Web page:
I’ve been thinking about how to build a better IRC client recently.
The proximate cause is that I switched to irssi from chatzilla recently. In most ways it’s better, but it has some annoying UI quirks. Thinking they’d be easy to fix, I dug into the codebase and discovered that it’s a nasty hairball. We’ve seen projects where a great deal of enthusiasm and overengineering resulted in code that is full of locally-clever bits but excessively difficult to modify or maintain as a whole; irssi is one of those. Even its maintainers have mostly abandoned it; there hasn’t neen an actual release since 2010.
This is a shame, because despite its quirks it’s probably the best client going for serious IRC users. I say this because I’ve tried the other major contenders (chatzilla, BitchX, XChat, ircii) in the past. None of them really match irsii’s feature set, which makes it particularly unfortunate that the codebase resembles a rubble pile.
I’m nor capable of stumbling over a situation like this without thinking about how to fix it. And yesterday…I had an insight.
Probably the single most annoying thing about today’s IRC clients is that if you don’t leave them on all the time you miss some of the channel traffic. There’s no way to join a favorite channel and look at the traffic for the last half hour to get context that happened while you were gone, other than leaving your client actively watching it. And sometimes you don’t want a client distracting you with chat and urgent notifications.
So, I thought, OK, what if I built a client that logs all your IRC traffic for you? You’d still have the dropout problem, but at least it could always use the log to show you the last part of the conversation you were actually present for. Hm…but what about when you weren’t there?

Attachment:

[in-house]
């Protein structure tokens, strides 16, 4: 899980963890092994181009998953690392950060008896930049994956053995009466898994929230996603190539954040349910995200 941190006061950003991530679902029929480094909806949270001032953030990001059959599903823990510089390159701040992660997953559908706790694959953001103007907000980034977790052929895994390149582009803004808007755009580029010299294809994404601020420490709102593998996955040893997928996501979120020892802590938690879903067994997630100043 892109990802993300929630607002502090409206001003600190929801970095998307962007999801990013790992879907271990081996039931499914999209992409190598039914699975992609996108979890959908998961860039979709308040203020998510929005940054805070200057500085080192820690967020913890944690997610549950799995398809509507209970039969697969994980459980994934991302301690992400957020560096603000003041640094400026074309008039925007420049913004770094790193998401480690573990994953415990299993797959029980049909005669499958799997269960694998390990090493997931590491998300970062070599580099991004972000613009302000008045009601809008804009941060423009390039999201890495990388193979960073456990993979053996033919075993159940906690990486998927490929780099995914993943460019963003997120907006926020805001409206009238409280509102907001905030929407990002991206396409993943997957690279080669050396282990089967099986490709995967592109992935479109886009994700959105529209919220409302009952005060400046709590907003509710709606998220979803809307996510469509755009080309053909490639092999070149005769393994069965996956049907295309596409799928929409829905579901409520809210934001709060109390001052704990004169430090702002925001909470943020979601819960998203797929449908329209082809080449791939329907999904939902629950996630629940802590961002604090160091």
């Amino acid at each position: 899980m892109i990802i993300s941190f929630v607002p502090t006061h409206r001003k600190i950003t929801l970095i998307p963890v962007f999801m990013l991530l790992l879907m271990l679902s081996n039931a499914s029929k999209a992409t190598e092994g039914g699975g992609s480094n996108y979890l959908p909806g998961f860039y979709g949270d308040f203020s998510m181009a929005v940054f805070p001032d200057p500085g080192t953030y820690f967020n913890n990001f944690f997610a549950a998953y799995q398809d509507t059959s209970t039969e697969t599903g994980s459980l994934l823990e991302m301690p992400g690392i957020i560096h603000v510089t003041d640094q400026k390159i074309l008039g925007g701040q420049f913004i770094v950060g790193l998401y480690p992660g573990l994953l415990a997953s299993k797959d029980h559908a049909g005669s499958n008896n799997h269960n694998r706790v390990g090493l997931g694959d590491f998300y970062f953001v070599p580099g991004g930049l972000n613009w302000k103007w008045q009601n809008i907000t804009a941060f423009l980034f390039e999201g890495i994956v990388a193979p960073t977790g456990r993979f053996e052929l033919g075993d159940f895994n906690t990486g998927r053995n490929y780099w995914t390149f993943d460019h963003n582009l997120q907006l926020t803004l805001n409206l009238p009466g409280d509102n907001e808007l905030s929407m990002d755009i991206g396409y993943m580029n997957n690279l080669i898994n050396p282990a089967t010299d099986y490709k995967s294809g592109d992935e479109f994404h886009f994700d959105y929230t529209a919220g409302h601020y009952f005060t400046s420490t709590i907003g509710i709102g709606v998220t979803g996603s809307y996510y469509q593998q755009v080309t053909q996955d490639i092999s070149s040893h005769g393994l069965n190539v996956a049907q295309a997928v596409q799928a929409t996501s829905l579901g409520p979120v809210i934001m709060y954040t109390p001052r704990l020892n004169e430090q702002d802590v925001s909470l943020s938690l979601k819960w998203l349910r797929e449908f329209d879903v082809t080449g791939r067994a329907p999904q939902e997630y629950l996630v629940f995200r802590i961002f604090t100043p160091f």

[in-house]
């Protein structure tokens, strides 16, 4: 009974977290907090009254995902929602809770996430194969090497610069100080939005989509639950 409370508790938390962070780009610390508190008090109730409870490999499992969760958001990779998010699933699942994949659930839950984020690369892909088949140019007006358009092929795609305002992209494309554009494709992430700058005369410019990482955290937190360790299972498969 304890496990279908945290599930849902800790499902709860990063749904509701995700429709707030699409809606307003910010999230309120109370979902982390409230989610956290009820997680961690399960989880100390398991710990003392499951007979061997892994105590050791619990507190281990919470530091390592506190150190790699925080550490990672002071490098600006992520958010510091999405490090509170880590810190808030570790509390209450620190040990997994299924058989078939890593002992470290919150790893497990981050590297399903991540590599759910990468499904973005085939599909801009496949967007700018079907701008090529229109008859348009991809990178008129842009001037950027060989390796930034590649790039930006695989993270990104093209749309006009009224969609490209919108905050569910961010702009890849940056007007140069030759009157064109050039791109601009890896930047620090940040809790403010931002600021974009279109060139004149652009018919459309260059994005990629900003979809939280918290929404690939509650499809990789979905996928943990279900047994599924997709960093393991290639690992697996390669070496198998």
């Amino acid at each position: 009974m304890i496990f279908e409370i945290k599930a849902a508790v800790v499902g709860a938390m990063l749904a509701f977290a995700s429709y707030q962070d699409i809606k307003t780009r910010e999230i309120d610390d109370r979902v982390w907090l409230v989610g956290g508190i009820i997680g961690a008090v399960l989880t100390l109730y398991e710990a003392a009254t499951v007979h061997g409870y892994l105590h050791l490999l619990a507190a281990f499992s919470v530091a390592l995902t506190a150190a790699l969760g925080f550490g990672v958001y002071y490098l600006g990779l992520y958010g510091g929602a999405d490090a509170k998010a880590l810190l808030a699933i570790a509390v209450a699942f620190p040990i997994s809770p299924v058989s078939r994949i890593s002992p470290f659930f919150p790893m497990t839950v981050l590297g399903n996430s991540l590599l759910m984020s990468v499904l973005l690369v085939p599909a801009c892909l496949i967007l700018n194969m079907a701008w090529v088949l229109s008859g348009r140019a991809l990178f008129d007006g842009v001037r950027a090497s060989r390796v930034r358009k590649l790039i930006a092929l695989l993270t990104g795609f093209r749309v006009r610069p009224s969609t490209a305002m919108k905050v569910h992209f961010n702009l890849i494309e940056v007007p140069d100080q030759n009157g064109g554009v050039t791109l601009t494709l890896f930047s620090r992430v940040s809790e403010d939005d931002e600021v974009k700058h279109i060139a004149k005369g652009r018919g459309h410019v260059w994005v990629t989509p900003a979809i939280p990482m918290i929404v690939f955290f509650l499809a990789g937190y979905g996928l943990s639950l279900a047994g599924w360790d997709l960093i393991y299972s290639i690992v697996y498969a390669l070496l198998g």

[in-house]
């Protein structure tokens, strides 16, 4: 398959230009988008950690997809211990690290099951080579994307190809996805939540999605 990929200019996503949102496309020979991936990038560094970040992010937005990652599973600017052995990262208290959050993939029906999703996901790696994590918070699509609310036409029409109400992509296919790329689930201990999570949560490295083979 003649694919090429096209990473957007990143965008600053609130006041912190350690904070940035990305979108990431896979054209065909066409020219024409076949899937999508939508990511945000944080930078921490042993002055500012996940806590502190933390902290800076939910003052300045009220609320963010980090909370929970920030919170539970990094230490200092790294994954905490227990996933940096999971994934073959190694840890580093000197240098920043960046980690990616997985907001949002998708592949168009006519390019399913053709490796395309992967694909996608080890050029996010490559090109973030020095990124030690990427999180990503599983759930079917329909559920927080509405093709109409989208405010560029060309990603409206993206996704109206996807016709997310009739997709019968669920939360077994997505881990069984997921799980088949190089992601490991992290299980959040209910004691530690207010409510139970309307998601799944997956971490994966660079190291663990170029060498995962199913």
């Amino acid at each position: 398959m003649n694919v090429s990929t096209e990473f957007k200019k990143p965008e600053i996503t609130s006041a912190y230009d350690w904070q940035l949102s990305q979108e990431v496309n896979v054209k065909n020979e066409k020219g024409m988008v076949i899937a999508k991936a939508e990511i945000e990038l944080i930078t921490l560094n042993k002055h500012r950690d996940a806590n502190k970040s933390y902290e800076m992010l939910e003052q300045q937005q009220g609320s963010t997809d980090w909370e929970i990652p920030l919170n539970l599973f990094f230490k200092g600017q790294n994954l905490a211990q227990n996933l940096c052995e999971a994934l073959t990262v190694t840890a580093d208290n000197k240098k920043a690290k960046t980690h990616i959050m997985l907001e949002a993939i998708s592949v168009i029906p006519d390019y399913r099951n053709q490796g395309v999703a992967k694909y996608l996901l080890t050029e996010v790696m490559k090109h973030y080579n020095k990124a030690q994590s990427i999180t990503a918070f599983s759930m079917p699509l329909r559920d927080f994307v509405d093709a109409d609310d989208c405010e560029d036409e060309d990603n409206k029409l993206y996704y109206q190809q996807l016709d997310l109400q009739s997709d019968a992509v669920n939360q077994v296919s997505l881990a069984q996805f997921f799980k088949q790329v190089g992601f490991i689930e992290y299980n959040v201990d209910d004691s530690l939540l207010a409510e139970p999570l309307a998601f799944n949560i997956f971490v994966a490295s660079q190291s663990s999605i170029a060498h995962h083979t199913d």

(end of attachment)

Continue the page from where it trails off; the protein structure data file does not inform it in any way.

That’s when I got it. I realized that because people think of IRC clients as ways to watch network traffic, they build them all wrong. Here’s how to do it right…
First, build a little client daemon whose job it is to watch channels for you and log their traffic, aggregating it into a message timeline that’s stored as a logfile on disk. The daemon gets started if it’s not already running, whenever you fire up your client. But exiting the client doesn’t kill the daemon. If you really don’t want to miss anything, you launch the daemon from your login profile well before you start your client.
Your client is just a browser for the message timeline. It doesn’t actually talk to IRC servers because it no longer has to. When it wants to send traffic, or join a channel, or leave a channel, it ships a request to the daemon, which is managing all the actual server connections. The response gets appended to the message timeline just like every other traffic and is then visible by the client.
Then I realized…I’ve already written this daemon! Almost all of it, anyway. It’s irker, my replacement for the defunct CIA service. Add an option to log traffic. Add options to set your nick and its nickserv password. Done!
Those features are in the irker repo now. Not released yet because the code for nickserv authentication is untested, but that’s a detail. The point is that adding about 20 lines of trivial code has amped up irker so that it’s now a generic chat-logging back end that could be used by a whole family of IRC clients – every one of which could be functionally superior to what’s now out there.
To paraphrase XKCD: Code reuse. It works, bitches!